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Temple Crag
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Dark Star T 
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Venusian Blind T 

Sun Ribbon Arete 

YDS: 5.10a French: 6a Ewbanks: 18 UIAA: VI+ ZA: 18 British: E1 5a

Type:  Trad, Alpine, 22 pitches, 2000', Grade IV
Consensus:  YDS: 5.10a French: 6a Ewbanks: 18 UIAA: VI+ ZA: 18 British: E1 5a [details]
FA: Don Jensen & John Fischer - Sept 1969
Season: Summer
Page Views: 21,985
Submitted By: ttriche on Apr 3, 2006

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Scott Bushman on the classic Tyrolean traverse.


This is a classic long-day alpine route on good rock with some unique features, not least of which is a Tyrolean traverse. Most people start from an obvious crack in a left-facing dihedral (as seen in Mike Morley's picture here near a big grey scar, some distance (300'? 500'?) from the base of the snowfield and the start of Dark Star. The main drawback is the descent through Contact Pass, though you could bypass that by traversing to Gayley and Sill...

This route has many variations and it's wise to take a topo unless you've climbed a lot on Temple. A good topo can be found in Croft's book or the High Sierra Supertopo book (the latter has some errors). However, Bruce Bindner (R.I.P.) posted a better topo right here; it's the best I've seen and you will appreciate it once on the route.

The rock on the route is overall pretty solid, but there are plenty of loose blocks that could kill you if you got careless. It would be a good idea to start early (regardless of whether you plan the ascent car-to-car or from a camp site) because Temple is plenty exposed to electrical storms. When Scott and I climbed the route, a storm blew in after we had passed the crux, my hair stood up, and the rope started making crackling noises... luckily for us the storm changed directions and did not get any nastier. Check the weather beforehand!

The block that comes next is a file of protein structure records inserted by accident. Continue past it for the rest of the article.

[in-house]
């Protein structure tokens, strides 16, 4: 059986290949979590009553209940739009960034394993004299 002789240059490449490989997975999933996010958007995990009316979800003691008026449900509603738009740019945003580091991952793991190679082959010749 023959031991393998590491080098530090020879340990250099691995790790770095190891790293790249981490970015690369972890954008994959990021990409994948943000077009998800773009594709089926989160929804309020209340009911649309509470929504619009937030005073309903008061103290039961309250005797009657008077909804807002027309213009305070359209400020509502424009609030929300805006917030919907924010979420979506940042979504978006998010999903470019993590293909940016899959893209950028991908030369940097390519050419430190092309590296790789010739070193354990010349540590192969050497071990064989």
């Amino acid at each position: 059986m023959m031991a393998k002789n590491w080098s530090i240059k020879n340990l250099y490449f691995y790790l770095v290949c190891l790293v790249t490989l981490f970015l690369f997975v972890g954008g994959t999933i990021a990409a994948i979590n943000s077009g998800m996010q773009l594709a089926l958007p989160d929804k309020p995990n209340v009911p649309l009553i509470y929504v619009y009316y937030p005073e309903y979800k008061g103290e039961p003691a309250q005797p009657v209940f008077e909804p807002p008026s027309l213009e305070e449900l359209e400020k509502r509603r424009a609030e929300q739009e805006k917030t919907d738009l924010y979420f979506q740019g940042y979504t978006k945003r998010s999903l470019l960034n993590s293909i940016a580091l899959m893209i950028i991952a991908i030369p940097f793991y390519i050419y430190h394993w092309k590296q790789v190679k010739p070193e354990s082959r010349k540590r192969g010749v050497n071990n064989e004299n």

The first pitch of the route can be seen in Mike Morley's picture among the 'Beta photos'. It is near a large grey scar and a says uphill from the toe of the Dark Star buttress. It's a good idea to start early and go fast, because the descent requires some attention; Contact Pass is unpleasant no matter how you approach it. A single-rope rappel from the rightmost rappel station should plop you down onto the scree, and from there it's mostly slogging back to the snowfield and your campsite (or the trail and your car).

If you're camping, a good idea is to pitch your tent at Second Lake, and then walk over in the afternoon to kick steps in the soft snow leading up to the base of the route. In the morning the steps will have hardened. Going car-to-car, a set of lightweight aluminum crampons will be helpful in early season.


Alpine rack -- some nuts, a few cams, many slings.

Photos of Sun Ribbon Arete Slideshow Add Photo
Rock Climbing Photo: View from high on Sun Ribbon Arete.
View from high on Sun Ribbon Arete.
Rock Climbing Photo: Summit of Temple at dusk. Whipping winds, bright s...
Summit of Temple at dusk. Whipping winds, bright s...
Rock Climbing Photo: Topo of Sun Ribbon Arete, showing a few of the com...
BETA PHOTO: Topo of Sun Ribbon Arete, showing a few of the com...
Rock Climbing Photo: Adam waits at the bottom of the climb for Sun-Ribb...
Adam waits at the bottom of the climb for Sun-Ribb...
Rock Climbing Photo: Ready! Poised to huck for the granite spike that m...
Ready! Poised to huck for the granite spike that m...
Rock Climbing Photo: Heave! for the Tyrolean. A flying octo-cluster is ...
Heave! for the Tyrolean. A flying octo-cluster is ...
Rock Climbing Photo: Tyson harnessing his inner-Stallone on the Tyrolea...
Tyson harnessing his inner-Stallone on the Tyrolea...
Rock Climbing Photo: Miss! Try as we might with wrist finesse, this sce...
Miss! Try as we might with wrist finesse, this sce...
Rock Climbing Photo: Looking up at the snow field below SRA. Decided to...
Looking up at the snow field below SRA. Decided to...
Rock Climbing Photo: Sun Ribbon Arete, summer '08.
Sun Ribbon Arete, summer '08.
Rock Climbing Photo: Having fun on Sun Ribbon Arete
Having fun on Sun Ribbon Arete
Rock Climbing Photo: Jon throwing down on Sunribbon!!!
Jon throwing down on Sunribbon!!!
Rock Climbing Photo: My good friend keith on SRA
My good friend keith on SRA
Rock Climbing Photo: SRA from Moon Goddess
SRA from Moon Goddess
Rock Climbing Photo: Dave on the knife-edge
Dave on the knife-edge
Rock Climbing Photo: Jake having way to much fun on crux pitch!